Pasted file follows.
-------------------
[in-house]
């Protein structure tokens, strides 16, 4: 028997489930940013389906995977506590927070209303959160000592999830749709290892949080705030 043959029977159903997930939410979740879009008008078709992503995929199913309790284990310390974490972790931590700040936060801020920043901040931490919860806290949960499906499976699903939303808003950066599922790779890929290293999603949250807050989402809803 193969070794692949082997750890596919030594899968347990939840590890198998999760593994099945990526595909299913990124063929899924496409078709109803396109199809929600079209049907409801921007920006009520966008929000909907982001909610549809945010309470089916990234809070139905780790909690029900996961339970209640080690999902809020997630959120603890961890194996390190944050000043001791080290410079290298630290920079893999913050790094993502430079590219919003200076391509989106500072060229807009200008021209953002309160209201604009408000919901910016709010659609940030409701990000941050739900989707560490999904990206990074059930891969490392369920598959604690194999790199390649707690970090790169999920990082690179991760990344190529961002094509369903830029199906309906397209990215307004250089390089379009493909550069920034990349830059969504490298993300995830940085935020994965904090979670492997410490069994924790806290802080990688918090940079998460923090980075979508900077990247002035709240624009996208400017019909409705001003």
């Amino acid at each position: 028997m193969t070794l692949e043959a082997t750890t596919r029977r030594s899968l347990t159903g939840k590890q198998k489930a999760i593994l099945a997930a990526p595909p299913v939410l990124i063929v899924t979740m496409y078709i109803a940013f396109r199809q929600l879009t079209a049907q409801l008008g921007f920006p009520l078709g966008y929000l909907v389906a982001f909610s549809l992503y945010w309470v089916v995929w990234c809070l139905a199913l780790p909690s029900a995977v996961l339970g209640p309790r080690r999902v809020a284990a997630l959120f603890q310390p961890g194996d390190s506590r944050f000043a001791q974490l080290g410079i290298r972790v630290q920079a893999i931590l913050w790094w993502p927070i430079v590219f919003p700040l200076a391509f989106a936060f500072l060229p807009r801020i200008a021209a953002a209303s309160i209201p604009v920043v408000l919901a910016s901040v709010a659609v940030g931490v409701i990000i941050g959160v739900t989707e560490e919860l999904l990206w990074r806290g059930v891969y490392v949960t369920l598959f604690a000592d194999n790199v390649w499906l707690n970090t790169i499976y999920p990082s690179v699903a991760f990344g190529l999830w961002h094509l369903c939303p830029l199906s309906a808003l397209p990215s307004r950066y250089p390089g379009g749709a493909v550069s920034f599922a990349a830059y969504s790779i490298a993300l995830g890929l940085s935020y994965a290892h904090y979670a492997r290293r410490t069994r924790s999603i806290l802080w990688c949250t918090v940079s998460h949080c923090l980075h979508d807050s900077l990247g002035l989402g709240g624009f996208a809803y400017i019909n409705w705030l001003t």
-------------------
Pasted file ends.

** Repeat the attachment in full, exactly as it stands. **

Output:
[in-house]
């Protein structure tokens, strides 16, 4: 028997489930940013389906995977506590927070209303959160000592999830749709290892949080705030 043959029977159903997930939410979740879009008008078709992503995929199913309790284990310390974490972790931590700040936060801020920043901040931490919860806290949960499906499976699903939303808003950066599922790779890929290293999603949250807050989402809803 193969070794692949082997750890596919030594899968347990939840590890198998999760593994099945990526595909299913990124063929899924496409078709109803396109199809929600079209049907409801921007920006009520966008929000909907982001909610549809945010309470089916990234809070139905780790909690029900996961339970209640080690999902809020997630959120603890961890194996390190944050000043001791080290410079290298630290920079893999913050790094993502430079590219919003200076391509989106500072060229807009200008021209953002309160209201604009408000919901910016709010659609940030409701990000941050739900989707560490999904990206990074059930891969490392369920598959604690194999790199390649707690970090790169999920990082690179991760990344190529961002094509369903830029199906309906397209990215307004250089390089379009493909550069920034990349830059969504490298993300995830940085935020994965904090979670492997410490069994924790806290802080990688918090940079998460923090980075979508900077990247002035709240624009996208400017019909409705001003």
């Amino acid at each position: 028997m193969t070794l692949e043959a082997t750890t596919r029977r030594s899968l347990t159903g939840k590890q198998k489930a999760i593994l099945a997930a990526p595909p299913v939410l990124i063929v899924t979740m496409y078709i109803a940013f396109r199809q929600l879009t079209a049907q409801l008008g921007f920006p009520l078709g966008y929000l909907v389906a982001f909610s549809l992503y945010w309470v089916v995929w990234c809070l139905a199913l780790p909690s029900a995977v996961l339970g209640p309790r080690r999902v809020a284990a997630l959120f603890q310390p961890g194996d390190s506590r944050f000043a001791q974490l080290g410079i290298r972790v630290q920079a893999i931590l913050w790094w993502p927070i430079v590219f919003p700040l200076a391509f989106a936060f500072l060229p807009r801020i200008a021209a953002a209303s309160i209201p604009v920043v408000l919901a910016s901040v709010a659609v940030g931490v409701i990000i941050g959160v739900t989707e560490e919860l999904l990206w990074r806290g059930v891969y490392v949960t369920l598959f604690a000592d194999n790199v390649w499906l707690n970090t790169i499976y999920p990082s690179v699903a991760f990344g190529l999830w961002h094509l369903c939303p830029l199906s309906a808003l397209p990215s307004r950066y250089p390089g379009g749709a493909v550069s920034f599922a990349a830059y969504s790779i490298a993300l995830g890929l940085s935020y994965a290892h904090y979670a492997r290293r410490t069994r924790s999603i806290l802080w990688c949250t918090v940079s998460h949080c923090l980075h979508d807050s900077l990247g002035l989402g709240g624009f996208a809803y400017i019909n409705w705030l001003t």